30 August 2013

Beloved Barceloneta!

The night time view from Piotr's apartment over Barcelona harbour
"....please don't cry, this is adios and not goodbye,
Soon I'll return, bringing you all the love your heart can hold,
Please say si, si,
Say you and your Spanish eyes will wait for me.. "
Al Martino 1965 and 1973 

OK, OK, we know the song is about Mexico not Spain but the lyrics seem to fit... well sort of!

A week or two ago between a 60th birthday buffet and a 21st celebration the IF chefs had an opportunity to take a short break to carry out a little research and development in our favourite Mediterranean city - Barcelona. We were invited to stay at a friend's bijou penthouse apartment overlooking the harbour in the distinctive Barceloneta quarter of the metropolis. So temporarily forsaking our usual pied-a-terre (Jose's cool, contemporary and brilliantly designed Eixample flat on Avenida Aragon - which in any event was already booked) we were delighted to take up the offer to stay in Piotr's "Beloved Barceloneta!".

Barceloneta is a self contained triangular city district which forms a promontory on the north side of Barcelona's impressive harbour. One side encloses multi-million pound sailing craft whilst another, more democratically provides accommodation on a sandy beach for anyone brave enough to attempt to find a patch sufficiently large to unfurl a beach towel and brave the blisteringly hot sunshine!

Built on a grid pattern in the 19th century to house fishermen and their families, sailors and other dock workers it is a staunchly working class barrio, only thinly veiled by a waifer veneer of uber trendiness and paella tourist traps. Consequently the buildings are modest and the streets tightly packed but thankfully despite its increasing desirability amongst outsiders has not lost its wonderfully unique character.

"Bombas cojonudas"
The landmark food market, which is the neighbourhood's centrepiece, has been recently refurbished beside a new civic square which in turn boasts a number of Michelin star eateries. Behind the flat there is a wonderful artisan bakery whose croissants would rival anything central Paris or Vienna has to offer and numerous querky resaurants which actively discourage "giris" (foreigners and tourists).  One of which, a favourite of Jose's, has no sign outside, serves soupy rice as its signature dish and started out life when one fisherman's wife was persuaded to cook a meal for the entire boat crew each time they returned to port! Even today you still get the overwhelming impression you are eating in some one's front room!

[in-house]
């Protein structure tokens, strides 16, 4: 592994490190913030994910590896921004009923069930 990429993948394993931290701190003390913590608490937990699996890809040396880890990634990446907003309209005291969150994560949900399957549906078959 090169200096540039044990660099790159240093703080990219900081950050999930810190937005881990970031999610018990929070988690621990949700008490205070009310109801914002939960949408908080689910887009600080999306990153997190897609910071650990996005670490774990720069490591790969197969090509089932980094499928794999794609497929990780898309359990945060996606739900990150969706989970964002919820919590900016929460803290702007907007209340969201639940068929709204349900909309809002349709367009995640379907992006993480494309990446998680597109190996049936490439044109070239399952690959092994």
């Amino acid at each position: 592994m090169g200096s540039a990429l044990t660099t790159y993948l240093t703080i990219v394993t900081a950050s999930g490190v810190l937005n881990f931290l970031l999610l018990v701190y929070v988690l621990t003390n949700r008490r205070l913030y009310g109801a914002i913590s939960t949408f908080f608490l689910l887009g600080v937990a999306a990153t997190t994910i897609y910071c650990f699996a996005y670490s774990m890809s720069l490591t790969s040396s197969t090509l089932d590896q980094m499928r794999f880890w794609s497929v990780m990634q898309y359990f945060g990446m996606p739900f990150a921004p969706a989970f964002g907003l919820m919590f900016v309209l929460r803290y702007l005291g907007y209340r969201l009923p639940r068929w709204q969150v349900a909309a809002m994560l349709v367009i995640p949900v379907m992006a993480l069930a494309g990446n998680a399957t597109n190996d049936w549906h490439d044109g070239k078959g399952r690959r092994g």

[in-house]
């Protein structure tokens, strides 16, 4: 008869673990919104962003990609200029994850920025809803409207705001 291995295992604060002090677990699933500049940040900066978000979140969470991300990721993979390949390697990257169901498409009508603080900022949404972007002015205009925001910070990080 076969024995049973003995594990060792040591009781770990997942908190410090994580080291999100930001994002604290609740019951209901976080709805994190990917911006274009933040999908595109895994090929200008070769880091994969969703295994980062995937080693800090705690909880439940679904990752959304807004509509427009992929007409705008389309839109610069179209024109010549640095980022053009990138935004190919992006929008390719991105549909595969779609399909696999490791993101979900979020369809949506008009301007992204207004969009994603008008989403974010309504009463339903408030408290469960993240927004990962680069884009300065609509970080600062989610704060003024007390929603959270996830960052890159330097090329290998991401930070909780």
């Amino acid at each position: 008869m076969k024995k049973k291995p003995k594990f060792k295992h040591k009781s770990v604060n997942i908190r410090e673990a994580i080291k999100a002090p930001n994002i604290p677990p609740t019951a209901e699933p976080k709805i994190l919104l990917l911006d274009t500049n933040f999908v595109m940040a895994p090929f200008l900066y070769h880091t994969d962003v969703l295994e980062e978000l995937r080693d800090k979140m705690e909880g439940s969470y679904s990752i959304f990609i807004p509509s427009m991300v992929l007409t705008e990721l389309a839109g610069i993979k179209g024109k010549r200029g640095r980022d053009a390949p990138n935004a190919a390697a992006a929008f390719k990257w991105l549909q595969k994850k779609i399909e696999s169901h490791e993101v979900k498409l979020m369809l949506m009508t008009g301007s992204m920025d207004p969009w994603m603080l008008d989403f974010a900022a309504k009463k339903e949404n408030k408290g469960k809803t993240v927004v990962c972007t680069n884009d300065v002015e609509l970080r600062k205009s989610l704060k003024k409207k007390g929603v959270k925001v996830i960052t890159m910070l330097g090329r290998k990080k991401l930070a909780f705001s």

One of our favourites though does have a sign which says "La Bombeta"  a tapas restaurant on the Calle de la Machinista with a wood panelled and formica 1950s interior straight out of la dolce vita and a hand painted sign proudly proclaiming that.. "we don't speak English but we make f***ing good bombas!" It was so true too, the maitre spoke Castillian and the bombas, croquettas and morcilla were out of this world! Try it if you get a chance but don't go late at night as you won't get a table!

"We don't speak English but...!" 

On a slightly sweeter note the best ice cream on the peninsula was from a parlour Jose introduced us to, the newly arrived Vioko which proudly displayed all its flavours in three languages (Catalan, Castillian and English). We tried the hazelnut and an off piste grapefruit and jasmine both of which were delectable! Giris very welcome!

Spot paintings at Vioko. 
Further into the shop delicious dark chocolate was on offer whilst rows of colourful macaroons had all the appearance of Damien Hirst spots lined up and waiting to be applied to his latest canvas!

On the beach front we had a delicious lunch at Kaiku very recommended.

Further afield Jose took us to eat at two trendy new eateries Cornilia and Co on Calle Valencia which also has an interesting deli and wine shop and where we chatted to Cornilia herself who was taking a break and a quick bite at the next table, and the former Moritz brewery turned bistro on Ronda San Antoni near the plaza Universitat. This is a beautiful old beer factory now cleverly converted by the Moritz family into a large restaurant with a comprehensive and central Eurpoean influenced menu. The complex boasts a bakery and shop and still makes just enough beer on the site to fill the pitchers on the dining tables. It is well worth a visit.

Posted by incredibly fedhttp://www.restaurantkaiku.cat/

No comments:

Post a Comment